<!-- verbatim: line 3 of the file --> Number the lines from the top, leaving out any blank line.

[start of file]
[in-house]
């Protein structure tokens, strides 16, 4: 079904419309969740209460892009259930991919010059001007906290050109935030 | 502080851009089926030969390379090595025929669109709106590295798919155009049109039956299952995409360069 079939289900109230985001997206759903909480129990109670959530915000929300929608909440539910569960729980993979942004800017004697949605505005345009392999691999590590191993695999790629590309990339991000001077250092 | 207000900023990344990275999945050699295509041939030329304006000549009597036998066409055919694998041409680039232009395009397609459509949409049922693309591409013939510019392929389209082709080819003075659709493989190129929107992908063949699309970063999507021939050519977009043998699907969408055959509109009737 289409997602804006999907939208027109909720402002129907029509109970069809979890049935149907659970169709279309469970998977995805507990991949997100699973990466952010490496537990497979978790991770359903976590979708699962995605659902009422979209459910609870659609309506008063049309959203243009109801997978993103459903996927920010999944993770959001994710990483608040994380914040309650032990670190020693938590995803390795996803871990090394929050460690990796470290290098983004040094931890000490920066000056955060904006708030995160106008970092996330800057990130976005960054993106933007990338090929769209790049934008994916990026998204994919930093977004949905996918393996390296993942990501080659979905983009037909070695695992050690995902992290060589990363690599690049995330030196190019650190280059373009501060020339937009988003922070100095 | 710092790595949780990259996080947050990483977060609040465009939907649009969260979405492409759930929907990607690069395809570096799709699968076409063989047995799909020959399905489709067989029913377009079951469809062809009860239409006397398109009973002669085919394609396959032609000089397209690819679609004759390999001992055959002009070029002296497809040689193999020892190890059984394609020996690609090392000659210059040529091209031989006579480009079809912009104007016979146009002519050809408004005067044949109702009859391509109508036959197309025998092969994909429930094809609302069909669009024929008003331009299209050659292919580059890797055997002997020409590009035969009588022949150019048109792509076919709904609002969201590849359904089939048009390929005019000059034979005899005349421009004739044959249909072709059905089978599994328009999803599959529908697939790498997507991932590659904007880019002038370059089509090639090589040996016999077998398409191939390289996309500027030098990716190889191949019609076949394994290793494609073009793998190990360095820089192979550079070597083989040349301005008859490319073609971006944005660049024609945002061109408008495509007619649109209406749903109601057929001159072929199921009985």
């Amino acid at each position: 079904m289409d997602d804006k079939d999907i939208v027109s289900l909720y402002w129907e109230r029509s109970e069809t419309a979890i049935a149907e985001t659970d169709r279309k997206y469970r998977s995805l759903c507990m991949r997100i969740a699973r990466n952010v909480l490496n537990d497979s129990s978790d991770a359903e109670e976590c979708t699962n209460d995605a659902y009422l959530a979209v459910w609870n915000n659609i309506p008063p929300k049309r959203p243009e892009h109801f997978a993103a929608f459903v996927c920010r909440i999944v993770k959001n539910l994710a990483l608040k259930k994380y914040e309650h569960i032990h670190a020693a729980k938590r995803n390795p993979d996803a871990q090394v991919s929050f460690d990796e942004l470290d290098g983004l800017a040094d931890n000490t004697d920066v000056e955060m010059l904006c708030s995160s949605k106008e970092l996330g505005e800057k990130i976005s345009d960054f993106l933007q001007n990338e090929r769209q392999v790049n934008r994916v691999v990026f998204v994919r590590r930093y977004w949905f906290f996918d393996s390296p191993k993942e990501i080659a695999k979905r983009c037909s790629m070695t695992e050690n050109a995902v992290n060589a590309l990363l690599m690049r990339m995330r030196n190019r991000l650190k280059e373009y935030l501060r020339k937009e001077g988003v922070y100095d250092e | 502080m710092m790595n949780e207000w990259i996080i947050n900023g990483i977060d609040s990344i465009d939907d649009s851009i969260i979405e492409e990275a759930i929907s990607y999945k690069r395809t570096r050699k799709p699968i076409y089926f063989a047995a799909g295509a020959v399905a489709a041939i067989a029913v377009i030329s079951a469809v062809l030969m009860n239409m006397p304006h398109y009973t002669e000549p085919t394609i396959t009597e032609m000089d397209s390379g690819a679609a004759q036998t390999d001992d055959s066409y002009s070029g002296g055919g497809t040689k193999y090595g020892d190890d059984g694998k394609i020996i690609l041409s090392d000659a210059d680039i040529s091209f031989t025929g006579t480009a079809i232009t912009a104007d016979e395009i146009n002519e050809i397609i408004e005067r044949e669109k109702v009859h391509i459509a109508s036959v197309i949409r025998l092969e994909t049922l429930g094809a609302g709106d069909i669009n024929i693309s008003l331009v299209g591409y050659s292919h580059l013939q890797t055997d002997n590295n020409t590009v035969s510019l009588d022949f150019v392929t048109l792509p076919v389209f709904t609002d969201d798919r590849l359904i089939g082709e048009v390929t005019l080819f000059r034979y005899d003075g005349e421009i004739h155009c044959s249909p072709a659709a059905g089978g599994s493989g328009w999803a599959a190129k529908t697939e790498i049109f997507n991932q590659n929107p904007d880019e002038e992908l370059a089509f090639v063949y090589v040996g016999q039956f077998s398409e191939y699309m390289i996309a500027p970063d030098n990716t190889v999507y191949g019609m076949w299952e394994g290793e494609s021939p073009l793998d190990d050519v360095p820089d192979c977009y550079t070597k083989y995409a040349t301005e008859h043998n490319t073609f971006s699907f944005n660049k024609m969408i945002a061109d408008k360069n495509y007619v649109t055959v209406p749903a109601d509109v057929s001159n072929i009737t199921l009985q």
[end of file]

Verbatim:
């Amino acid at each position: 079904m289409d997602d804006k079939d999907i939208v027109s289900l909720y402002w129907e109230r029509s109970e069809t419309a979890i049935a149907e985001t659970d169709r279309k997206y469970r998977s995805l759903c507990m991949r997100i969740a699973r990466n952010v909480l490496n537990d497979s129990s978790d991770a359903e109670e976590c979708t699962n209460d995605a659902y009422l959530a979209v459910w609870n915000n659609i309506p008063p929300k049309r959203p243009e892009h109801f997978a993103a929608f459903v996927c920010r909440i999944v993770k959001n539910l994710a990483l608040k259930k994380y914040e309650h569960i032990h670190a020693a729980k938590r995803n390795p993979d996803a871990q090394v991919s929050f460690d990796e942004l470290d290098g983004l800017a040094d931890n000490t004697d920066v000056e955060m010059l904006c708030s995160s949605k106008e970092l996330g505005e800057k990130i976005s345009d960054f993106l933007q001007n990338e090929r769209q392999v790049n934008r994916v691999v990026f998204v994919r590590r930093y977004w949905f906290f996918d393996s390296p191993k993942e990501i080659a695999k979905r983009c037909s790629m070695t695992e050690n050109a995902v992290n060589a590309l990363l690599m690049r990339m995330r030196n190019r991000l650190k280059e373009y935030l501060r020339k937009e001077g988003v922070y100095d250092e | 502080m710092m790595n949780e207000w990259i996080i947050n900023g990483i977060d609040s990344i465009d939907d649009s851009i969260i979405e492409e990275a759930i929907s990607y999945k690069r395809t570096r050699k799709p699968i076409y089926f063989a047995a799909g295509a020959v399905a489709a041939i067989a029913v377009i030329s079951a469809v062809l030969m009860n239409m006397p304006h398109y009973t002669e000549p085919t394609i396959t009597e032609m000089d397209s390379g690819a679609a004759q036998t390999d001992d055959s066409y002009s070029g002296g055919g497809t040689k193999y090595g020892d190890d059984g694998k394609i020996i690609l041409s090392d000659a210059d680039i040529s091209f031989t025929g006579t480009a079809i232009t912009a104007d016979e395009i146009n002519e050809i397609i408004e005067r044949e669109k109702v009859h391509i459509a109508s036959v197309i949409r025998l092969e994909t049922l429930g094809a609302g709106d069909i669009n024929i693309s008003l331009v299209g591409y050659s292919h580059l013939q890797t055997d002997n590295n020409t590009v035969s510019l009588d022949f150019v392929t048109l792509p076919v389209f709904t609002d969201d798919r590849l359904i089939g082709e048009v390929t005019l080819f000059r034979y005899d003075g005349e421009i004739h155009c044959s249909p072709a659709a059905g089978g599994s493989g328009w999803a599959a190129k529908t697939e790498i049109f997507n991932q590659n929107p904007d880019e002038e992908l370059a089509f090639v063949y090589v040996g016999q039956f077998s398409e191939y699309m390289i996309a500027p970063d030098n990716t190889v999507y191949g019609m076949w299952e394994g290793e494609s021939p073009l793998d190990d050519v360095p820089d192979c977009y550079t070597k083989y995409a040349t301005e008859h043998n490319t073609f971006s699907f944005n660049k024609m969408i945002a061109d408008k360069n495509y007619v649109t055959v209406p749903a109601d509109v057929s001159n072929i009737t199921l009985q």